Quick tips to building wooden railings that last and look good.
For those of you looking at building a deck for the first time, here are some simple construction techniques and ideas for assembling basic wood rails.
These will last and look good and are affordable for the average person.
We will cover securing posts to joists, rail to post connections and baluster configurations.
One of the first things to decide is which way you plan to build your guardrail posts.
You can mount them to outside of the rim joist. Or you can secure them inside the perimeter joist and along or between the main floor joists. Finally, you may wish to go for a surface mounted post.
These are all important questions to understand and answer before you go further along with your building plans.
You might wish to read more about this topic in this article and then come back here.
Get the framing and blocking and hardware right.
This is a critical area if you are planning on building your railing post with traditional techniques where to you secure to the joists.
Remember, the joists and rim joist will now take all the load, the moment force. So there are some important things to know to do this right.
There are also different framing challenges depending on the post being in a corner, parallel to joist, along side a joist and many other.
To really learn the right way of building wooden railings, it is highly recommended that you read our article on post and joist connections.
Standard plastic rail to post connectors are a great idea.
As well as making the perpendicular connection of the 2x4 to the 4x4 post, these little connectors make it pretty easy to do and keep the rail and post connection drier over time.
Here is a simple way to set the gap from the deck to the underside of the bottom rail.
This is a 2x4 on edge and sets the gap at 3.5" which is less than the maximum 4" allowed under the code.
Set top rail with the post.
Cut the post to the correct height and secure the top rail flush with the top of the railing post.
This is a very simple method of building wooden railings. You can't really go too wrong. And if you are a young carpenter you will be sure to have a successful outcome.
Here is one possible rail to baluster style setup.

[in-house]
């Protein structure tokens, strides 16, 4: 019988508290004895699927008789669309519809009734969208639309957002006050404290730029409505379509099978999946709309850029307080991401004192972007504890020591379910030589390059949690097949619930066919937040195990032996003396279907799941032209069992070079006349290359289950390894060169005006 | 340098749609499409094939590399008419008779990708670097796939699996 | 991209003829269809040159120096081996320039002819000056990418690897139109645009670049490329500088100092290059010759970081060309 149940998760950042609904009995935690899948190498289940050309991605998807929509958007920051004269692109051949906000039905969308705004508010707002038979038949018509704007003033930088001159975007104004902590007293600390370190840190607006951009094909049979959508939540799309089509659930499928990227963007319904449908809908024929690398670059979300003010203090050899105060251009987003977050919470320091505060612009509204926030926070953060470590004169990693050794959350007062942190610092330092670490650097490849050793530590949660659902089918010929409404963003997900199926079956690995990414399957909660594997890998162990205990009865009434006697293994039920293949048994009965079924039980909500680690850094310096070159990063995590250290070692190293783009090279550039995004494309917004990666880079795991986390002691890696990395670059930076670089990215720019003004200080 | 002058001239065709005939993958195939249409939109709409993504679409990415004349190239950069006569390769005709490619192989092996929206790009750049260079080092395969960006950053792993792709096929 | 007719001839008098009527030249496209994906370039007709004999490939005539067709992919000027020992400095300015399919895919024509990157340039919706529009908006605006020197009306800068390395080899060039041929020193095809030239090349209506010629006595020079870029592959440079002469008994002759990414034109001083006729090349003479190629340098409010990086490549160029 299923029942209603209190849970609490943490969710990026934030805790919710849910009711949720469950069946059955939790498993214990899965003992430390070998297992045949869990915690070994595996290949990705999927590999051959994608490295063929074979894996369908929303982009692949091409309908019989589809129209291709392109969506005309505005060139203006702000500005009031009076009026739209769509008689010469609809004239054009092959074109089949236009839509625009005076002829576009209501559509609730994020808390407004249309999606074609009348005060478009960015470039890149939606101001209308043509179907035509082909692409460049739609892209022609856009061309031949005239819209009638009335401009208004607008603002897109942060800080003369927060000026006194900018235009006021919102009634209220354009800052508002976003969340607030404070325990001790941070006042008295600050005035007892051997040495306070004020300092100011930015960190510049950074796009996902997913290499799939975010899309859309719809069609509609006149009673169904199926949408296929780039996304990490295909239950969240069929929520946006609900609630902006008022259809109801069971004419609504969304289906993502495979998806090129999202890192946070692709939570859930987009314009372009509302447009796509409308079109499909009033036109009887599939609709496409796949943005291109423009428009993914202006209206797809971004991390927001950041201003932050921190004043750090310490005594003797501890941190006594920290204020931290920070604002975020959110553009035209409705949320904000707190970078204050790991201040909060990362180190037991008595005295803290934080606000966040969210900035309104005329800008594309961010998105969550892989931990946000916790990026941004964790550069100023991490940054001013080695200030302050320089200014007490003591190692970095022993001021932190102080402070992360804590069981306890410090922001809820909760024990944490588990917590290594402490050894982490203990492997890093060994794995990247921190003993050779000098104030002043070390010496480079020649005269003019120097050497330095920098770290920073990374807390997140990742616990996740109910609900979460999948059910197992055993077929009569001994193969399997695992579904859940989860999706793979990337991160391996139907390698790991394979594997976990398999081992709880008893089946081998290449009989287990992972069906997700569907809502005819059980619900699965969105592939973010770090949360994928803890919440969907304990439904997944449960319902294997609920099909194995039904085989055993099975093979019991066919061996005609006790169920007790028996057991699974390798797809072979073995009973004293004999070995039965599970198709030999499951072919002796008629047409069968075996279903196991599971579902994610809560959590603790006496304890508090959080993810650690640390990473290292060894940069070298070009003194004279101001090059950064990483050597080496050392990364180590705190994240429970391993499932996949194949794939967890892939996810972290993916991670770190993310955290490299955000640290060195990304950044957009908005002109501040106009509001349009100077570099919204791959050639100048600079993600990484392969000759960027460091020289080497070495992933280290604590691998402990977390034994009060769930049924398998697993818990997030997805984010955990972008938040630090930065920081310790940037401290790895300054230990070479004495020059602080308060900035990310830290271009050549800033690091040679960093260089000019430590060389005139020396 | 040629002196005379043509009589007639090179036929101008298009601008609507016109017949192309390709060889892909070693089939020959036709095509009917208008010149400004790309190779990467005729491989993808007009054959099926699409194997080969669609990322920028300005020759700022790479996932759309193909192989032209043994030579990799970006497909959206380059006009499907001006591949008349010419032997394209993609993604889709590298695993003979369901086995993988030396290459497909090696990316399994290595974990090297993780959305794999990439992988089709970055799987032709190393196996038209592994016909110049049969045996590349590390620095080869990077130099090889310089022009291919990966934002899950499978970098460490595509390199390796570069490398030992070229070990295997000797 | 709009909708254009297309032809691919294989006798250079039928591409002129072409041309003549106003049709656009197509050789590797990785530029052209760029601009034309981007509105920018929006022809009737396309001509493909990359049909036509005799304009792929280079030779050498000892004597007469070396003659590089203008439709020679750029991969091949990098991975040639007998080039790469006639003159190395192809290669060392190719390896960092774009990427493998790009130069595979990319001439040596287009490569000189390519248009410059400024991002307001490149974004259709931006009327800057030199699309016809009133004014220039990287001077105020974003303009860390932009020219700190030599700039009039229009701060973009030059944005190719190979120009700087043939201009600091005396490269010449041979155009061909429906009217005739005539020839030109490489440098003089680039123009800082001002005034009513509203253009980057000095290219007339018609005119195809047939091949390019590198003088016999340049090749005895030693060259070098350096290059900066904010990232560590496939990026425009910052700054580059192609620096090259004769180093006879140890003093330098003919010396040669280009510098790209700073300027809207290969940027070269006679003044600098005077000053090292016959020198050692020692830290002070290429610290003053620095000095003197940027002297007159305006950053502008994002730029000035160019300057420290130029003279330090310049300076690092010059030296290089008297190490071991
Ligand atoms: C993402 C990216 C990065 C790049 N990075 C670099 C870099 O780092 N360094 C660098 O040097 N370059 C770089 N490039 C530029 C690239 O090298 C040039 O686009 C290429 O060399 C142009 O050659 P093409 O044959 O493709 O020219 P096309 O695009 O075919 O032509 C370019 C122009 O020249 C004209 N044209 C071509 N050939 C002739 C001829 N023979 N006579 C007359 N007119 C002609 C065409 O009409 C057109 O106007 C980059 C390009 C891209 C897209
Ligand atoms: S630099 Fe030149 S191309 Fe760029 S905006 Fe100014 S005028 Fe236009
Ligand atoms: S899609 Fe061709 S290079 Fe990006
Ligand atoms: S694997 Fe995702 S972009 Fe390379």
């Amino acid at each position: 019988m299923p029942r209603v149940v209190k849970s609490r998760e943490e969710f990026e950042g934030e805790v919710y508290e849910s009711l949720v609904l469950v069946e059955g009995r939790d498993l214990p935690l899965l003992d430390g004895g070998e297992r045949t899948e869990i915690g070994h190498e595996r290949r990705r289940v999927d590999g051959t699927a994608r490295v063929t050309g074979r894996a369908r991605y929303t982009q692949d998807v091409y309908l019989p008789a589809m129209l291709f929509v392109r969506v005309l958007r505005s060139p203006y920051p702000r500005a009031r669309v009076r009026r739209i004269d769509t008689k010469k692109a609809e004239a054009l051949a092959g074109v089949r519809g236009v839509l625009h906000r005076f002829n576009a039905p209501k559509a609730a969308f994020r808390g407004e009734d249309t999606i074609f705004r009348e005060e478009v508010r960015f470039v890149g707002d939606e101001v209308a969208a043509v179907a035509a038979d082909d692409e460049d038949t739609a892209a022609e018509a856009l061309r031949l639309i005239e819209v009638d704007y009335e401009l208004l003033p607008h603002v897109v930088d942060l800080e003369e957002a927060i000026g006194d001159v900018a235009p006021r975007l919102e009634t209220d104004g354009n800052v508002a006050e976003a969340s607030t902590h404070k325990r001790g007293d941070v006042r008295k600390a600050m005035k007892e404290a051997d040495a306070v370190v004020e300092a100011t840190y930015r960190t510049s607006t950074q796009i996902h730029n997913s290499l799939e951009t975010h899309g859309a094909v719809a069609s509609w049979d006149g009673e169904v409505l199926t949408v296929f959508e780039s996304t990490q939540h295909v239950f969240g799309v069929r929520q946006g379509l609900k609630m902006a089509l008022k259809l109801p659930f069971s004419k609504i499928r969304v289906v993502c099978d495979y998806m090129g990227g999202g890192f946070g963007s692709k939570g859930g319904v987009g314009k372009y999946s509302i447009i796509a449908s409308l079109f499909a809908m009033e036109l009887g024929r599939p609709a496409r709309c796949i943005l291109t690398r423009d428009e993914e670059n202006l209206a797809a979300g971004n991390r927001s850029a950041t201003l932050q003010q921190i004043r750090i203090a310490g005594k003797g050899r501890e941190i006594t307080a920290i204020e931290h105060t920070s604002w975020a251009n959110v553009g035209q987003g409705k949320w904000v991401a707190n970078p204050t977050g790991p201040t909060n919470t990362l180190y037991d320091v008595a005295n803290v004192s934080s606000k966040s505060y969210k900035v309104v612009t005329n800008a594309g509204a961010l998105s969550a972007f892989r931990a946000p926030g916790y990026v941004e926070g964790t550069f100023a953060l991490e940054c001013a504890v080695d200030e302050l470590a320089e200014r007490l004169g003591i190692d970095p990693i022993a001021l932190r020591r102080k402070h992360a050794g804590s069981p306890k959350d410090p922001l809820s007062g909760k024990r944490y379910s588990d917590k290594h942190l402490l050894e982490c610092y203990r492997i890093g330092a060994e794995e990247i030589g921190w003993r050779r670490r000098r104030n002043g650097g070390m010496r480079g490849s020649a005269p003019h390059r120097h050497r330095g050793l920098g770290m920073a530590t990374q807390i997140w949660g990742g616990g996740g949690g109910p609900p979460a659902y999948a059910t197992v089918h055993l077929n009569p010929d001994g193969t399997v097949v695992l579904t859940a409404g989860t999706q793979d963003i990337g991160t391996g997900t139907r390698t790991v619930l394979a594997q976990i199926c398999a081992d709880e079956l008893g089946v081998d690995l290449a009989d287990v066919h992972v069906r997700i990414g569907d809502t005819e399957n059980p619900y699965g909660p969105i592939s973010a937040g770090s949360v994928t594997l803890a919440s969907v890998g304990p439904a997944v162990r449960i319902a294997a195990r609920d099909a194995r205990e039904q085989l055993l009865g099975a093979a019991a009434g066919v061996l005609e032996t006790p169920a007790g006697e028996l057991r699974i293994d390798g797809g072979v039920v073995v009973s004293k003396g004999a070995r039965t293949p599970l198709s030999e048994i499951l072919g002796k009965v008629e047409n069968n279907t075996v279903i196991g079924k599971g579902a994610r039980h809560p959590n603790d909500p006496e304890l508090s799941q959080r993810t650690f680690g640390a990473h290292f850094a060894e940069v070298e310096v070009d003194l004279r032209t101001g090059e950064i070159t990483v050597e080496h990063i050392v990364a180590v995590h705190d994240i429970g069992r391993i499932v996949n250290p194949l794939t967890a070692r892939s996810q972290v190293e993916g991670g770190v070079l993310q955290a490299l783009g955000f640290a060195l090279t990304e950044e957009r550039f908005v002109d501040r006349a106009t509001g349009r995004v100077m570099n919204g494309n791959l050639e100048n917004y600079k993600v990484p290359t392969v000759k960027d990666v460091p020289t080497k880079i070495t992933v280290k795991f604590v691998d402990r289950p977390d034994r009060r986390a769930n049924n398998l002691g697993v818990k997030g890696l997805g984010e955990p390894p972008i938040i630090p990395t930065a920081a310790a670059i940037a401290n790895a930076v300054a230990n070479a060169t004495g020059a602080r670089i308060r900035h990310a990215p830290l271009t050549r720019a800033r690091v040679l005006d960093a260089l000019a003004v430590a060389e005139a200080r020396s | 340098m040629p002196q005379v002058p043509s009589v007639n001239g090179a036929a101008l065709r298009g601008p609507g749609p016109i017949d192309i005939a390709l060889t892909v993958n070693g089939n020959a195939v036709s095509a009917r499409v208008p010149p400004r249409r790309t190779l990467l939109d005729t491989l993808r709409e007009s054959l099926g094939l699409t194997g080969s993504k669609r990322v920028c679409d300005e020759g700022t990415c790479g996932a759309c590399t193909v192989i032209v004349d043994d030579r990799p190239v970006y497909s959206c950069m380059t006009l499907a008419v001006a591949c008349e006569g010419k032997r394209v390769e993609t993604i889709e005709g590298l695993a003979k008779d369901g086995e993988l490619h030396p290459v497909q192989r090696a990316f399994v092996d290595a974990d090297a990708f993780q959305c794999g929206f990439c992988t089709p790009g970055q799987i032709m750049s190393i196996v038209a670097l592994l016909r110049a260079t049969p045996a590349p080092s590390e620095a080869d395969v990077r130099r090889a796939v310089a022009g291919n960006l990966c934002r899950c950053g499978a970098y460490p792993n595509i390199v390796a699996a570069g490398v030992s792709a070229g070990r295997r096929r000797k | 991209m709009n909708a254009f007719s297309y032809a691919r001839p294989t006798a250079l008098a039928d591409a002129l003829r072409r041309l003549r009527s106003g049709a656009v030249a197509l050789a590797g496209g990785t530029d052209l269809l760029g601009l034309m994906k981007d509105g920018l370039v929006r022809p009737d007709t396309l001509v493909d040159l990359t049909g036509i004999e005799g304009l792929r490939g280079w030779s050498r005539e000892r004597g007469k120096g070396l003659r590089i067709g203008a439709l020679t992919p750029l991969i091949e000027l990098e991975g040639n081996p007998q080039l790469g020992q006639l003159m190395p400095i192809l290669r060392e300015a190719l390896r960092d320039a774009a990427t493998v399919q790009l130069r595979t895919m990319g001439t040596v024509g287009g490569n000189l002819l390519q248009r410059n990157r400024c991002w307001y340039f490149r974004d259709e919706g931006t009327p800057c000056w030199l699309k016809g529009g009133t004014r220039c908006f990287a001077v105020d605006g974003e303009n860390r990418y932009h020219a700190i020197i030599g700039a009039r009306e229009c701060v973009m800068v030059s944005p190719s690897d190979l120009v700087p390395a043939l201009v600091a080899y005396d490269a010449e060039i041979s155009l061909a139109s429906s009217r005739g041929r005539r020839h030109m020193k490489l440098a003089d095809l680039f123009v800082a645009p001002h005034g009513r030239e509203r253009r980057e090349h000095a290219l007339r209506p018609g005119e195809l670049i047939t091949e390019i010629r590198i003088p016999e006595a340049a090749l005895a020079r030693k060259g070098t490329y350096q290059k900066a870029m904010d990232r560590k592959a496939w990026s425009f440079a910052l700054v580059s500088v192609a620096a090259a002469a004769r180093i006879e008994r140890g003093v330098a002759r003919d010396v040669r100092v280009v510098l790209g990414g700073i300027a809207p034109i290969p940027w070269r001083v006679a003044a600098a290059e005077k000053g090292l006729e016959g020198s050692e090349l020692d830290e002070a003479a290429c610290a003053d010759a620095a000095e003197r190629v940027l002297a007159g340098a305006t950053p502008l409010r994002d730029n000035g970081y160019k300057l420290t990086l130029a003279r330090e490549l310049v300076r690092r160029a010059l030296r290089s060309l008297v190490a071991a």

With this set up, the 2x2 pickets and the horizontal rails both fall inside the periphery of the 4x4 posts.
This is nice because if you are using only a 2x4 top cap rail it covers the posts and all the rails and balusters below nicely.
You can see how you have to offset the rail a little bit inside of the post wall so that the railing connector does not stick out beyond it.
Now you are ready to attach all the 2x2s
With the frame built and ready to go, figure out the spacing between each baluster.
And make sure the final spaces between the posts and the last balusters are equal so you get a nice balanced look.
To do that, why not try our Rail Calculator?
Fasten to deck fascia or top and bottom rails?
You can fasten 2x2 balusters on to either the perimeter joist or fascia board of the deck or to the sides of the 2x4 top and bottom rails.
Screwing the balusters or pickets to the fascia is the simplest way to go. But there are a few draw backs. It doesn't look that impressive and the pickets will be in constant contact with the wet deck surface.
Building wooden railings this way is inexpensive and you get a basic deck railing.
Add a bottom rail to keep balusters drier.
Similarly you could add a bottom rail and fasten the balusters to the bottom rail just like the top rail. It looks like this.
It's a visual improvment but still a bit clunky looking.
Move rails and balusters inside periphery of posts.
You can see a significant visual improvement by moving the bottom rail 2x4 inside the posts, orient it flat and secure the balusters directly above and below the rails.
But you will have to add a support block mid span under the bottom rail to stop if from sagging.
Follow these simple steps and you will be building wood railings that perform well and are safe for years to come.
Home > Deck Railings > Building Wooden Railings